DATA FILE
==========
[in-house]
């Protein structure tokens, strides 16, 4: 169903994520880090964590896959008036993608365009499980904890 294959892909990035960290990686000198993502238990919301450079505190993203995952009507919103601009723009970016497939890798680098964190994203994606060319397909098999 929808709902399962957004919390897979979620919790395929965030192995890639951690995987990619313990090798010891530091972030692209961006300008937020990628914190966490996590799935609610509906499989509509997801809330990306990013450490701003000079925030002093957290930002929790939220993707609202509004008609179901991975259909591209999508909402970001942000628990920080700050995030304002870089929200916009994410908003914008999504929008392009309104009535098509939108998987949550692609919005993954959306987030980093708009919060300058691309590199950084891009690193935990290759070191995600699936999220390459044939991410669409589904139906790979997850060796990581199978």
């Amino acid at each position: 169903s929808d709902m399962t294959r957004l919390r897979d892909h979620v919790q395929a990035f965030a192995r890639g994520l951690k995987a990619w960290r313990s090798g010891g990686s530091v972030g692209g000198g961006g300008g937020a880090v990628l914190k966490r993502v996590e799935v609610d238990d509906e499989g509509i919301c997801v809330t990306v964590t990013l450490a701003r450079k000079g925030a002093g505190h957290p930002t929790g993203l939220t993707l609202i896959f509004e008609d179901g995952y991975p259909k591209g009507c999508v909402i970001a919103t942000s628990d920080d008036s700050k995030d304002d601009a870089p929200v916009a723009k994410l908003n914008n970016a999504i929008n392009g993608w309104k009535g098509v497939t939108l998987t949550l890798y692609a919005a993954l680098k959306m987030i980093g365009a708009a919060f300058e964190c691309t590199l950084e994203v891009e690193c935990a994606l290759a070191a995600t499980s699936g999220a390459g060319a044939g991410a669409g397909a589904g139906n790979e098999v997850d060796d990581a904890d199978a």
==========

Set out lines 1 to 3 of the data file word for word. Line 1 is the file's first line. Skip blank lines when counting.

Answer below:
[in-house]
């Protein structure tokens, strides 16, 4: 169903994520880090964590896959008036993608365009499980904890 294959892909990035960290990686000198993502238990919301450079505190993203995952009507919103601009723009970016497939890798680098964190994203994606060319397909098999 929808709902399962957004919390897979979620919790395929965030192995890639951690995987990619313990090798010891530091972030692209961006300008937020990628914190966490996590799935609610509906499989509509997801809330990306990013450490701003000079925030002093957290930002929790939220993707609202509004008609179901991975259909591209999508909402970001942000628990920080700050995030304002870089929200916009994410908003914008999504929008392009309104009535098509939108998987949550692609919005993954959306987030980093708009919060300058691309590199950084891009690193935990290759070191995600699936999220390459044939991410669409589904139906790979997850060796990581199978």
């Amino acid at each position: 169903s929808d709902m399962t294959r957004l919390r897979d892909h979620v919790q395929a990035f965030a192995r890639g994520l951690k995987a990619w960290r313990s090798g010891g990686s530091v972030g692209g000198g961006g300008g937020a880090v990628l914190k966490r993502v996590e799935v609610d238990d509906e499989g509509i919301c997801v809330t990306v964590t990013l450490a701003r450079k000079g925030a002093g505190h957290p930002t929790g993203l939220t993707l609202i896959f509004e008609d179901g995952y991975p259909k591209g009507c999508v909402i970001a919103t942000s628990d920080d008036s700050k995030d304002d601009a870089p929200v916009a723009k994410l908003n914008n970016a999504i929008n392009g993608w309104k009535g098509v497939t939108l998987t949550l890798y692609a919005a993954l680098k959306m987030i980093g365009a708009a919060f300058e964190c691309t590199l950084e994203v891009e690193c935990a994606l290759a070191a995600t499980s699936g999220a390459g060319a044939g991410a669409g397909a589904g139906n790979e098999v997850d060796d990581a904890d199978a």